Telstra set to start offering 5G smartphones in the first half of 2019

Telstra mobile customers will soon have access to 5G data speeds as the telco announced plans to offer several compatible smartphones by mid-year.

Speaking at the Consumer Electronics Show in Las Vegas, Telstra chief executive Andy Penn confirmed the company has struck exclusive Australian deals with some of the world’s largest smartphone makers to offer their 5G handsets in the first half of 2019.

Telstra CEO Andy Penn says exclusive 5G phones are coming in the next six months. Credit:Ryan Stuart

"After a number of discussions, including here at CES, we have entered into a number of partnerships with some of the world's leading brands to bring their first 5G devices exclusively to Telstra customers on the Telstra network," Mr Penn says.

Mr Penn declined to confirm which vendors are on board, although the list almost certainly does not include Apple considering that — even if the next iPhone does support 5G — it is unlikely to be available until the second half of the year.

Separately, LG has confirmed that it is bringing a 5G-capable handset to Australia in the first half of this year. The South Korean company declined to confirm which telco would sell the handset, but it's likely that Telstra will be the only Australian telco selling 5G phones in the first half of the year.

Mr Penn refused to be drawn on the exact timing of the launch of 5G phones on the network, citing the handset makers' "commercial sensitivities".

He did confirm that the telco achieved its goal of rolling out 200 5G-capable base stations across Australia by the end of 2018.

Vendors, including Samsung, are already preparing 5G phones for the US market.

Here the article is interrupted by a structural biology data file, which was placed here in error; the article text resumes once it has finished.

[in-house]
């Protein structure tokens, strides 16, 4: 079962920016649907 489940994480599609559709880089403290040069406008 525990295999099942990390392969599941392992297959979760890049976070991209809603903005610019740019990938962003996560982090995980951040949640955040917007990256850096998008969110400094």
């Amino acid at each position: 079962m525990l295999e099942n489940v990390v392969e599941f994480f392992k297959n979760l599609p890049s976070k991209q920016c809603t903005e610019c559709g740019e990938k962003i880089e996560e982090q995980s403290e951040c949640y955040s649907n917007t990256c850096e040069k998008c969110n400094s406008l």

Australia’s 5G coverage will also benefit from the fact that local telcos successfully lobbied to extend the range of the recently ratified 5G standard to better cope with Australian conditions.

The Australian 5G rollout is initially focused on the sub-6GHz bands. The faster "millimetre wave" 5G bands — due to be auctioned off by the Australian Communications and Media Authority later this year — are unlikely to be available to customers until at least the second half of 2020.

Meanwhile, some countries are rolling out both 5G bands at once, and US telcos are starting with mmWave 5G bands as they wait for the sub-6GHz bands to become available.

As a result, some handset makers may build different phones for different countries. It is possible that some of the first 5G handsets sold in Australia will only support sub-6GHz bands and not have the future-proofing of mmWave support.

Telstra is yet to confirm pricing for 5G access, although Mr Penn said it is possible that — as with the introduction of 4G — the telco may not charge a premium for access to faster 5G speeds.

"I made a comment before Christmas around customers being willing to pay more for 5G, that's not me saying we will differentially price for 5G," Mr Penn said.

"It's not the same as me saying … if you want a 4G phone, as opposed to a 5G phone, we're going to charge you a different price for the connectivity. I'm not saying that."

Telstra's announcement comes as rival Optus prepares to launch its Australian 5G service as early as this month, initially offering fixed-wireless home broadband services, with mobile services expected in the second half of the year.

Adam Turner travelled to Las Vegas as a guest of LG.

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